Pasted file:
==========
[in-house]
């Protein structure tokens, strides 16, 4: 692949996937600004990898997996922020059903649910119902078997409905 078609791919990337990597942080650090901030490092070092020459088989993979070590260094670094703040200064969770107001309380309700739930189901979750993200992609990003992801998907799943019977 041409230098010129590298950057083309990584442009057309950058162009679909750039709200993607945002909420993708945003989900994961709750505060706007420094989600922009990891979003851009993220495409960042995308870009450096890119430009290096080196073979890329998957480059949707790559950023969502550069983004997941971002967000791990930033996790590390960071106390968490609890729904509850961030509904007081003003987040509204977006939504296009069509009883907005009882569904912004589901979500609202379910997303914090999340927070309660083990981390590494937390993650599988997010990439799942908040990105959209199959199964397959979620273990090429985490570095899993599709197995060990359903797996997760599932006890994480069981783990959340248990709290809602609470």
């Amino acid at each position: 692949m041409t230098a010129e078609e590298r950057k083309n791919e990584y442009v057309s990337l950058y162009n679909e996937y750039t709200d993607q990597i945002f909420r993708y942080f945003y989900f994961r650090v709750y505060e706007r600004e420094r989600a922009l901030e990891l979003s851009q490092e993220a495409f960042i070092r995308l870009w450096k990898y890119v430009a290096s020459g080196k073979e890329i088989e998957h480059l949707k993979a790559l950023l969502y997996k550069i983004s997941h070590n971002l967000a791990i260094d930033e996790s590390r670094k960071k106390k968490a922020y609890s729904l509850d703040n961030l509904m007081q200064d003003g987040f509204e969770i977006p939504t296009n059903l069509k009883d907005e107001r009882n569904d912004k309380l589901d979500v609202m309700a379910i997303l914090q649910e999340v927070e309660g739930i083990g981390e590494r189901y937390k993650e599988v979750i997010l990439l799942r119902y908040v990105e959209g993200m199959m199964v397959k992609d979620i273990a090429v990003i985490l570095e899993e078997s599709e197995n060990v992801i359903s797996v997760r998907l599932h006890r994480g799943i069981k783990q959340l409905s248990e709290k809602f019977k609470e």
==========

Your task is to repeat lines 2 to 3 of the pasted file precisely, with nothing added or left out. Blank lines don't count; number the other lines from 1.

């Protein structure tokens, strides 16, 4: 692949996937600004990898997996922020059903649910119902078997409905 078609791919990337990597942080650090901030490092070092020459088989993979070590260094670094703040200064969770107001309380309700739930189901979750993200992609990003992801998907799943019977 041409230098010129590298950057083309990584442009057309950058162009679909750039709200993607945002909420993708945003989900994961709750505060706007420094989600922009990891979003851009993220495409960042995308870009450096890119430009290096080196073979890329998957480059949707790559950023969502550069983004997941971002967000791990930033996790590390960071106390968490609890729904509850961030509904007081003003987040509204977006939504296009069509009883907005009882569904912004589901979500609202379910997303914090999340927070309660083990981390590494937390993650599988997010990439799942908040990105959209199959199964397959979620273990090429985490570095899993599709197995060990359903797996997760599932006890994480069981783990959340248990709290809602609470």
């Amino acid at each position: 692949m041409t230098a010129e078609e590298r950057k083309n791919e990584y442009v057309s990337l950058y162009n679909e996937y750039t709200d993607q990597i945002f909420r993708y942080f945003y989900f994961r650090v709750y505060e706007r600004e420094r989600a922009l901030e990891l979003s851009q490092e993220a495409f960042i070092r995308l870009w450096k990898y890119v430009a290096s020459g080196k073979e890329i088989e998957h480059l949707k993979a790559l950023l969502y997996k550069i983004s997941h070590n971002l967000a791990i260094d930033e996790s590390r670094k960071k106390k968490a922020y609890s729904l509850d703040n961030l509904m007081q200064d003003g987040f509204e969770i977006p939504t296009n059903l069509k009883d907005e107001r009882n569904d912004k309380l589901d979500v609202m309700a379910i997303l914090q649910e999340v927070e309660g739930i083990g981390e590494r189901y937390k993650e599988v979750i997010l990439l799942r119902y908040v990105e959209g993200m199959m199964v397959k992609d979620i273990a090429v990003i985490l570095e899993e078997s599709e197995n060990v992801i359903s797996v997760r998907l599932h006890r994480g799943i069981k783990q959340l409905s248990e709290k809602f019977k609470e």